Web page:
The first of January marks implementation of the modification to the Rules of Golf banning anchored putting strokes but though many think the anchored stroke with a “belly” or “broomstick” putter is something thought up by players in recent years, it in fact has a long history.
In the 1920s future Hall of Famer Leo Diegel came up with what was tagged as “Diegeling,” a stroke with a conventional length putter but with the end of the grip pressed into his navel. Though anchored putting was not unknown–there’s at least one report of players using an anchored putting stroke from around 1900–the pro from Detroit was the first nationally prominent player to use it in and win professional tournaments.
Beginning in 1920 he took home trophies 30 times on Tour including the PGA Championship twice. Diegel had the reputation for being among the best shotmakers of his era and having an intensity that elevated the game to an all-consuming passion combined with a coolness when the competition was the toughest. In 1928 on his way to winning his first PGA Championship (then contested at match play) he defeated the great Walter Hagen in the quarter-finals knocking out “the Haig” who had won the previous four PGAs. Then in 1929 before taking care of Johnny Farrell 6 & 4 in the finals, Diegel again beat Hagen in the semi-finals.
Even early in his career he showed promise tying for second in the 1920 U.S. Open one stroke behind Englishman Ted Ray. Diegel was selected to play for the United States in the first four Ryder Cup squads and won the Canadian Open four times though it was not yet an official event on the PGA Tour. He also played a role in one of the game’s most enduring events by finishing just two shots behind Bobby Jones in the British Open of 1930, the second leg of Jones’ epic Grand Slam.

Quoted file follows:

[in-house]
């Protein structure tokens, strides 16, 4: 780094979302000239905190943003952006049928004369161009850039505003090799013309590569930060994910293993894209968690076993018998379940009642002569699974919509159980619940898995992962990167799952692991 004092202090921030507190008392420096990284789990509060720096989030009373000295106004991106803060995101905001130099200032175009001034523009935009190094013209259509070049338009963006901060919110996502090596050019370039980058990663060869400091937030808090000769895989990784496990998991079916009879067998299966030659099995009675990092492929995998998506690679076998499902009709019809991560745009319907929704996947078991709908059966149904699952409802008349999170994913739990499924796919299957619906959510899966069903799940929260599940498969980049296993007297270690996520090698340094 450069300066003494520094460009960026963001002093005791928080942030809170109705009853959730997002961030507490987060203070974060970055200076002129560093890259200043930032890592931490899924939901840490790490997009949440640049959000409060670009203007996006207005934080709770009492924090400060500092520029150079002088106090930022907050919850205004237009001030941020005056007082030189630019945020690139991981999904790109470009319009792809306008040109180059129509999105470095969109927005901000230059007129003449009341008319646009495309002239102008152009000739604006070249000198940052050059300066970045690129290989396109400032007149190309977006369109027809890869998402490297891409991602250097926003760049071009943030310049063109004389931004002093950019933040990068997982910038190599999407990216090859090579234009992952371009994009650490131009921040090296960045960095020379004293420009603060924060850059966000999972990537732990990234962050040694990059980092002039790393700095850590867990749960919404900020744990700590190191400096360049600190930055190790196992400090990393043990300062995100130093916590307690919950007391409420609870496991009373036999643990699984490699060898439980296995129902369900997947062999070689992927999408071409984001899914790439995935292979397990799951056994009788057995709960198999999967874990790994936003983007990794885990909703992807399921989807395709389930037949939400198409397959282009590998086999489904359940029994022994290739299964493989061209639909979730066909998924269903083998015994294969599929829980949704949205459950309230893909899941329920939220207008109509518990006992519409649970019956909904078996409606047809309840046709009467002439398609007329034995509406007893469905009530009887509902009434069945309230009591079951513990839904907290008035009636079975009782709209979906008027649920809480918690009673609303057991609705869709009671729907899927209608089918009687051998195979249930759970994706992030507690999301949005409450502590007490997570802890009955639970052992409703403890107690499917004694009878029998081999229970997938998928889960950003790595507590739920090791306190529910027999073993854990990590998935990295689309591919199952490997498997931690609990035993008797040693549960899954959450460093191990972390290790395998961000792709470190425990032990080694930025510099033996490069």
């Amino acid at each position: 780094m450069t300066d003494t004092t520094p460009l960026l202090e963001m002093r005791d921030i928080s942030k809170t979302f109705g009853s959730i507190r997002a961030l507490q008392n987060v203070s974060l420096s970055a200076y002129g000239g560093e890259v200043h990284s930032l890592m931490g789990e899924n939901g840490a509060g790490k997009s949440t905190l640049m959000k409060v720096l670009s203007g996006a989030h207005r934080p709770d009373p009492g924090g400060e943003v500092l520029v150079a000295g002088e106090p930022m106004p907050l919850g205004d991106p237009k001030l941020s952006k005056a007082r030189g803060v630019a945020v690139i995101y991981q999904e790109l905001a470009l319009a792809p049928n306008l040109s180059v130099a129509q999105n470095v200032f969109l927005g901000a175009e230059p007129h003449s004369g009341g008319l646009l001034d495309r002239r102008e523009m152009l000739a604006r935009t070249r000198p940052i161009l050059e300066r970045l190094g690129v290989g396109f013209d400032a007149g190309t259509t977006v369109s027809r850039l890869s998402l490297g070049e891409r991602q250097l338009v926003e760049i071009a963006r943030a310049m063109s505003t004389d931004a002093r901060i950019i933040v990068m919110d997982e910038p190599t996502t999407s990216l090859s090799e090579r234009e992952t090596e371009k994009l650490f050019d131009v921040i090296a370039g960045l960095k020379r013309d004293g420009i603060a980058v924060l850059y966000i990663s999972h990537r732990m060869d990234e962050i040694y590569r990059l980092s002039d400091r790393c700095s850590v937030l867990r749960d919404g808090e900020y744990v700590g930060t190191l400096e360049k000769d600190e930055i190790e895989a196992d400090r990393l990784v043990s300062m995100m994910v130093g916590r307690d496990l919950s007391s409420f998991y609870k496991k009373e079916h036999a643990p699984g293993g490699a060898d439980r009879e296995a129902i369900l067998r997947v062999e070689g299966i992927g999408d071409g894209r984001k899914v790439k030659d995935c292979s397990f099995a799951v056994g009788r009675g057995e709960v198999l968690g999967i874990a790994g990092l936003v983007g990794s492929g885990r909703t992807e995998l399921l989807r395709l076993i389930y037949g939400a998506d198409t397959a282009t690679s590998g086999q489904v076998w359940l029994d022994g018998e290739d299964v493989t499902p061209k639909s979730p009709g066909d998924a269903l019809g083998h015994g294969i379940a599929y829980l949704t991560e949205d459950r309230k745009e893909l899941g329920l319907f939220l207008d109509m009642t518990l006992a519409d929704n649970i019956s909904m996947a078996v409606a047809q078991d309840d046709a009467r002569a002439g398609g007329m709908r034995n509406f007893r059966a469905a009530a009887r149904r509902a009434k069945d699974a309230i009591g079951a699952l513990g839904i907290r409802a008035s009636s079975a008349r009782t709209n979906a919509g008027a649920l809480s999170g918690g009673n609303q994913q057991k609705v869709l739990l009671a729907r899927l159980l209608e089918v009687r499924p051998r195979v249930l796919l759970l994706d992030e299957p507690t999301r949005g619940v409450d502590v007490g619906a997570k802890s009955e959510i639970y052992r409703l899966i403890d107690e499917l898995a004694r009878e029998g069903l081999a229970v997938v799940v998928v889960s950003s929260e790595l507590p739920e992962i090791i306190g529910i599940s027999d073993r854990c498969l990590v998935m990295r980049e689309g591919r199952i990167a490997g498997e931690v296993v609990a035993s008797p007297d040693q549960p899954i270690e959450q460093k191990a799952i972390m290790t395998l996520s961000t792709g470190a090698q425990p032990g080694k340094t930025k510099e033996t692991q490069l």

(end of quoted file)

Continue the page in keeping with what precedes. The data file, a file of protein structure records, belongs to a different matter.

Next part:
Diegel had a career worthy of inclusion in the Hall of Fame, albeit while “Diegeling.”
Just to keep it all in perspective with all the attention given to current stars such as Adam Scott and Bernhard Langer, many A-list players have used a belly or broomstick putter at one time or another. Plus fans will remember Charlie Owens winning won twice on the then Senior Tour wielding a 51 inch putter he had tagged “Slim Jim” that he anchored to his chest due at least in part from injuries he received during his service in the U.S. Army as a parachutist. Another outlier with a broomstick in his bag at the time was Orville Moody (“The Sarge”) who won the 1989 U.S. Senior Open.
A flood of major winners using anchored strokes was responsible for the 2013 change in Rule 14-1b making them illegal thus relegating bellies and broomsticks to history: 2011 Keegan Bradley at the PGA Championship and though not a major Bill Haas in the Tour Championship; 2012 U.S. Open-Webb Simpson and Ernie Els the Open Championship; 2013 Adam Scott the Masters.
Images courtesy of the World Golf Hall of Fame